Tuesday, 30 September 2014

Pictonaut September 2014 - Soulful!

Here we are again, I just scraping by to get a pictonaut done in time, feeling it unfinished and wanting to come back to it later, but I know I never will. But here it is for you, and before that, the link to John's blog where he posts these little challenges every month. One picture, one thousand (well, three thousand for me this time) words. It's fun. You should do it.

This month's picture...

... and the naut.


It was my eyes. But then, it always is. They're a dead give away, aren't they. Never trust a person who doesn't smile from the eyes. Look me in the eye and tell me that. When it comes to betraying secrets, the eyes always have it. Even from before, I couldn't hide much of anything from anyone.One look would blow my cover.

I used to get a lot of compliments for my eyes. The most vivid green, men (and women) would compare them to emeralds, oceans, the sun through the leaves. The things people would say, the words they used, were kind, but their eyes told a different story; lust, jealousy, indifference.

I remember being sat at a bar. People thought me pretty, and in my harder days (at least, I had thought they were then) I could generally guarantee a few freebies from hopeful lads, looking to show off their wallets and whatever else they had stashed away. I never let it get that far though. I'm no one's whore. It was a dangerous game to play, some of my more concerned friends would tell me, but I was quick and careful. I always looked them in the eye before I took their gifts, always sought for their intent, their limits. That's how I survived then, and it's how I survived after, too. Quick, careful, observent, no one's whore.

That night had not been a successful one, and I had been nursing my tap water long enough for the bar staff to be evicting me with their gaze. I remember thinking it a shame, this had been my favourite hunting ground, safe-ish and reliable. I had hoped it would never come to an end. Eventually, I gave up hope and got up to leave and it was at that moment a cold, clammy hand came to rest on my own and arrested my departure.

"Your eyes," he started and I thought here we go. I was careful not to roll my eyes, however. They were the ticket after all.

"They shine to me, like beacons through an abyss." He was poetic, this one. Corny as balls, but he didn't speak like it was a play. There was a far off quality to him, something other I couldn't place. I held his gaze and went looking for it while he continued.

"They're perfect," he concluded, tritely. Nothing. I could get nothing from him. I looked him over quickly. Suit, grey and bland; hair, short; stubble, minimal. Normal, normal, boring, normal. So why did he send a shiver down my spine?

"I want them," he let out. It took time to register what he said to me. At first I giggled, playing my part. 'I want you,' I had thought he had said. That's what they always said. Eventually, the truth of the situation sank in.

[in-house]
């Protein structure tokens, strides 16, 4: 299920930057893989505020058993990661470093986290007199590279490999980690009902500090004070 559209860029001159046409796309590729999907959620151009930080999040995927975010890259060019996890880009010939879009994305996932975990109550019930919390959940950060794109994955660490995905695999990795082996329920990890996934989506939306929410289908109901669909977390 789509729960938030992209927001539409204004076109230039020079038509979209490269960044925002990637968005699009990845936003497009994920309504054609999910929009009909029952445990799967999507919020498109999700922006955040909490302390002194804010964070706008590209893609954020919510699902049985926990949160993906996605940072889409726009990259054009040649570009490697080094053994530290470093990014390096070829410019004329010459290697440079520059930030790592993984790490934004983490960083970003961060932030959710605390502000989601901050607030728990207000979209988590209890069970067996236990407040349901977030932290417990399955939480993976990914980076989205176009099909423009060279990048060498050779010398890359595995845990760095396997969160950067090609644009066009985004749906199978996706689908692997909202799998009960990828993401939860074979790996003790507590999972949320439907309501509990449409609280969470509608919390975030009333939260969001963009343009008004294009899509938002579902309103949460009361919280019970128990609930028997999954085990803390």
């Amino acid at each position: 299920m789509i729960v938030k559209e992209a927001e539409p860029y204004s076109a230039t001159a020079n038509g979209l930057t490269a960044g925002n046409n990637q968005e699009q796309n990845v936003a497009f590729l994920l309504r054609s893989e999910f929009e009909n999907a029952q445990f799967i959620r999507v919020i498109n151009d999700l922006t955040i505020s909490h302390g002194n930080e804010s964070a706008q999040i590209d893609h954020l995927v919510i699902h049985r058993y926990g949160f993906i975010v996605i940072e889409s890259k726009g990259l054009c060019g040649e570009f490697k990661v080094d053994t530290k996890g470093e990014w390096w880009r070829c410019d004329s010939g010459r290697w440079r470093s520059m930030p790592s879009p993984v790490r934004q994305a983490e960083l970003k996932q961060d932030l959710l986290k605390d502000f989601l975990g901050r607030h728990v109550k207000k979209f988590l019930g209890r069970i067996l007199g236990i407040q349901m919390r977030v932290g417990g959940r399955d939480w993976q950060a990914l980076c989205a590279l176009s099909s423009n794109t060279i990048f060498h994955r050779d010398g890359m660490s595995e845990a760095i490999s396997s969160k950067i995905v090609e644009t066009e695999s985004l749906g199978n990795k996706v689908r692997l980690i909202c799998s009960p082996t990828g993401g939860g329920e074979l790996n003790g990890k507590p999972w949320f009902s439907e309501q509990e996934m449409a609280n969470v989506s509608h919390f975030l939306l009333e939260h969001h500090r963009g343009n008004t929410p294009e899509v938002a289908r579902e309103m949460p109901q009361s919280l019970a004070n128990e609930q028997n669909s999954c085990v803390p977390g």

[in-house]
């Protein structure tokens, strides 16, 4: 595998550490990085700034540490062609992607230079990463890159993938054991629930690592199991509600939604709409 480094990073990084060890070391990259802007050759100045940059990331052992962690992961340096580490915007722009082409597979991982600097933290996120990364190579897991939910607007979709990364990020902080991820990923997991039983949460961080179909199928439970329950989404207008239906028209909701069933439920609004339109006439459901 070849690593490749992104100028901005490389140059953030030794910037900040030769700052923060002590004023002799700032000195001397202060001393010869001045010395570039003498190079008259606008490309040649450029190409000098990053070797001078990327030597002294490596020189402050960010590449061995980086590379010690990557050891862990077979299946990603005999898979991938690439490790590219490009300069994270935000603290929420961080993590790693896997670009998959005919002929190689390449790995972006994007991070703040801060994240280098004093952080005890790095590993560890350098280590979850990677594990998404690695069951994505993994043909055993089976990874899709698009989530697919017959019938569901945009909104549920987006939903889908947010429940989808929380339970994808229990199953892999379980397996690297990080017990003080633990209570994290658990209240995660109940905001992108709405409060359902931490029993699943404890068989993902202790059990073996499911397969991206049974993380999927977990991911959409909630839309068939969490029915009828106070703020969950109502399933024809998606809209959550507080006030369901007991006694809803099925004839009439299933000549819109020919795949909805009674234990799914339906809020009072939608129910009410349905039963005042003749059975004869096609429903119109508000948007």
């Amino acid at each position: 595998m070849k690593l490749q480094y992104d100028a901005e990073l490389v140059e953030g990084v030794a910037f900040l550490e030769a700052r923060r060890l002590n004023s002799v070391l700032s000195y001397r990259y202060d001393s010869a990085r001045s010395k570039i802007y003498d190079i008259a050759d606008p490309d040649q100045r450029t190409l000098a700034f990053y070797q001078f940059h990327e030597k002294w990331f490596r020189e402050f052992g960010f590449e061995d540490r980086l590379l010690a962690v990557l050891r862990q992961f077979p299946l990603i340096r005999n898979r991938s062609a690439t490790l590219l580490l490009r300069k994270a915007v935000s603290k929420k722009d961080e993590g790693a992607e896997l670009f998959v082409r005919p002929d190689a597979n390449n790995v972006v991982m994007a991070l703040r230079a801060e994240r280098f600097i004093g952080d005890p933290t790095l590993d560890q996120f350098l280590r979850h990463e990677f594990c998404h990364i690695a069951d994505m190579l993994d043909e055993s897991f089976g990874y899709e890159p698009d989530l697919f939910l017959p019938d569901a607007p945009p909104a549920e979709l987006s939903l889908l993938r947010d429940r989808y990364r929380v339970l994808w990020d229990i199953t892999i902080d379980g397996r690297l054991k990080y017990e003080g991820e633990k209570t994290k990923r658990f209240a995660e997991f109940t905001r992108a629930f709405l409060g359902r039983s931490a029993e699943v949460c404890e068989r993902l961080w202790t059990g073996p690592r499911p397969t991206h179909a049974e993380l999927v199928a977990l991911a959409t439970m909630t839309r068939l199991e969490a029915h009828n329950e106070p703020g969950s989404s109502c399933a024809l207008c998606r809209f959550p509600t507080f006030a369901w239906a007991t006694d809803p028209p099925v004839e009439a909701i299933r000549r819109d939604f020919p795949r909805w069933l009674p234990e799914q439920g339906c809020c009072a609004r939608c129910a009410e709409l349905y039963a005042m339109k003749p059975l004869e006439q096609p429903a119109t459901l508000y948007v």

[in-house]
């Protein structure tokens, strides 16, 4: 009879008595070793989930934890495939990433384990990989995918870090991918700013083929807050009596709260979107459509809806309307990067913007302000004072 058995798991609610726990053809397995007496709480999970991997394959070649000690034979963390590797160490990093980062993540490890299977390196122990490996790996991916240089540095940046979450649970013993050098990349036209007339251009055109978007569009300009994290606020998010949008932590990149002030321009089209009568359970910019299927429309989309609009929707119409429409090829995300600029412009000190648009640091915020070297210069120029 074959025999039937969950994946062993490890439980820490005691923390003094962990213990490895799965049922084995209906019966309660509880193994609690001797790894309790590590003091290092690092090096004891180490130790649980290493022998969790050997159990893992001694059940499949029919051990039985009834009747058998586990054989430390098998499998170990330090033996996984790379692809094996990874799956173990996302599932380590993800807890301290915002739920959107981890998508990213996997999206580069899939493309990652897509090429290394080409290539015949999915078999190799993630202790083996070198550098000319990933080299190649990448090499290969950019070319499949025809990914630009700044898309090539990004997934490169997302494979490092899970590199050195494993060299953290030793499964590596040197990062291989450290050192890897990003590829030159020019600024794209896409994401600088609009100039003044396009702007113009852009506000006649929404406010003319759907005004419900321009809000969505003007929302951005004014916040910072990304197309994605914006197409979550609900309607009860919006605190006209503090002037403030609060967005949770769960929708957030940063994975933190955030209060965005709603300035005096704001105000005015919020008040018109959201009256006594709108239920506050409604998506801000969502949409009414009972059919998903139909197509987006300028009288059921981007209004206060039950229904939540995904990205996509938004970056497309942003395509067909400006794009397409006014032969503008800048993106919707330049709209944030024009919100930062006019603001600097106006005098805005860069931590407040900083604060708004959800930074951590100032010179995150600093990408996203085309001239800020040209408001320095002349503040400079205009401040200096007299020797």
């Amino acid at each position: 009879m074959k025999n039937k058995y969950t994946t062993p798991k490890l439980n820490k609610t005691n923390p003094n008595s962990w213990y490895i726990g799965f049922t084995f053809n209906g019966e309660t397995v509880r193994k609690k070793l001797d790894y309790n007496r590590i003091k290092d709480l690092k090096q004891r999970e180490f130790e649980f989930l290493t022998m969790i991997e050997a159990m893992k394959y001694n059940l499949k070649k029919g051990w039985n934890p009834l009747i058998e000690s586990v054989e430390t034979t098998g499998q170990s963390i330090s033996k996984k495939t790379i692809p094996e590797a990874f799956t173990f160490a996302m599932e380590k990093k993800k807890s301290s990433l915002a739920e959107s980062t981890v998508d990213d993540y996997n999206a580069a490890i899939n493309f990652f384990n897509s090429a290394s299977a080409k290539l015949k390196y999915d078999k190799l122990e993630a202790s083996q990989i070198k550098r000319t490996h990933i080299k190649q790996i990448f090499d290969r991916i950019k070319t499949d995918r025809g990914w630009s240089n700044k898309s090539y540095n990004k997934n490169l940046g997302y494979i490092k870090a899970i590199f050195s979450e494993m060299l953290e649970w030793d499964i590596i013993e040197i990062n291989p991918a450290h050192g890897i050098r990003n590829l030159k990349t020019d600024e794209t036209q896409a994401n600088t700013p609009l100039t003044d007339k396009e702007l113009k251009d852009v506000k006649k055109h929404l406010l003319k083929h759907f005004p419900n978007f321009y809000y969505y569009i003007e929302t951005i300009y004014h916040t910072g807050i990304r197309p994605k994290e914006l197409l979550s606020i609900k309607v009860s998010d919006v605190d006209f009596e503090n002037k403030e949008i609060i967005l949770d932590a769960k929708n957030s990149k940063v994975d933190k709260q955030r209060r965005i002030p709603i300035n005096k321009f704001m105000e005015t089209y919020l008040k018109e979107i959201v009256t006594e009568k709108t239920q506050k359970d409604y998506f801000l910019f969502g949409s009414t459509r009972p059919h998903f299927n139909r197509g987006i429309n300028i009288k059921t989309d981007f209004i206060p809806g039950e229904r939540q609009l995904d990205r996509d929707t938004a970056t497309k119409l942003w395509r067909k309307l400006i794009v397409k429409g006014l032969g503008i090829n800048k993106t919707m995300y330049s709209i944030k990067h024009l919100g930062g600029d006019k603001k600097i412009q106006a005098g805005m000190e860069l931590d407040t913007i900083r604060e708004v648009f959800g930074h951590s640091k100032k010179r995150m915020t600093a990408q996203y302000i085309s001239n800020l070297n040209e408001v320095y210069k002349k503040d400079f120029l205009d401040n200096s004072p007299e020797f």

"What?" was the only pathetic response I could manage in the moment.

"Give them to me!" At that, I switched gears. Be quick, I thought, be careful. Run! I did, spilling my water behind me, out of the club, into the street, past the bus stop, all the way home.

It didn't take long, with my glad rags discarded for a onesie, every lock on my door done up tight and a very Irish cup of tea in my hand, for me to shake off the strange man's spell, and I began to laugh at my own foolishness. For a few moments, I was so messed up by the encounter I had considered calling the police, but for what? To tell them what? A man sat down next to me at a bar so I ran home, he's clearly a dangerous psychopath? 'Sure,' they'd say. 'He's crazy!'

Even if he had done anything, even so much as touched me, I didn't feel as though I could be a useful witness. Those eyes as cold as his hands. What colour even were they? I'd seen eyes like that many times since, but I still couldn't answer that little enigma. Laugh it off girl. Just some creep looking to put the willies up some little girl (probably literally). Don't give him the satisfaction. But I already had, hadn't I? You could see it in my eyes.

Whatever the case, be it creeps, losers or psychos, that well had run dry. And not just that one. Over time, and not much of it, one by one, the bars all closed. Not to regular customers you understand, but to me. The gentlemen stopped coming, so I stopped going. But it was more than that, more than mere disinterest in me. I was not losing my looks, my eyes shone with all the splendour that they ever had, I had not aged overnight. It was not that men did not come up to me, but they actively moved away from me, seemed repulsed by me. I had the stench of something on me, what I never knew, but it was something that I could not purge. I was pariahed. Oh how things change.

I blame myself, in part at least. I've always been a creature of solitude, having taken little interest in current events. I do not own a television, do not watch the news. I never saw the missing persons reports, never heard the stories of people changing, did not notice the rise on the reality shows of 'my partner won't make love to me anymore', 'you're not the man I married' and 'my wife is an alien!'. I might have seen things if I'd looked, seen the patterns with these wonderful eyes of mine. I'm good at patterns.

They had come for us.

At first they took little people. I don't mean dwarfs, I mean nobodies. People who wouldn't be missed, who were easy to replace. I might not have seen the pattern, but I definitely saw the change. Those eyes, grey (or white? Maybe silver?) and cold, started staring out at me from people on the street. One to begin, and at first I thought it was him again, all I could see were those eyes. Then more and more and now they're everywhere, and the game has really changed. One night before then, however, they finally came for me.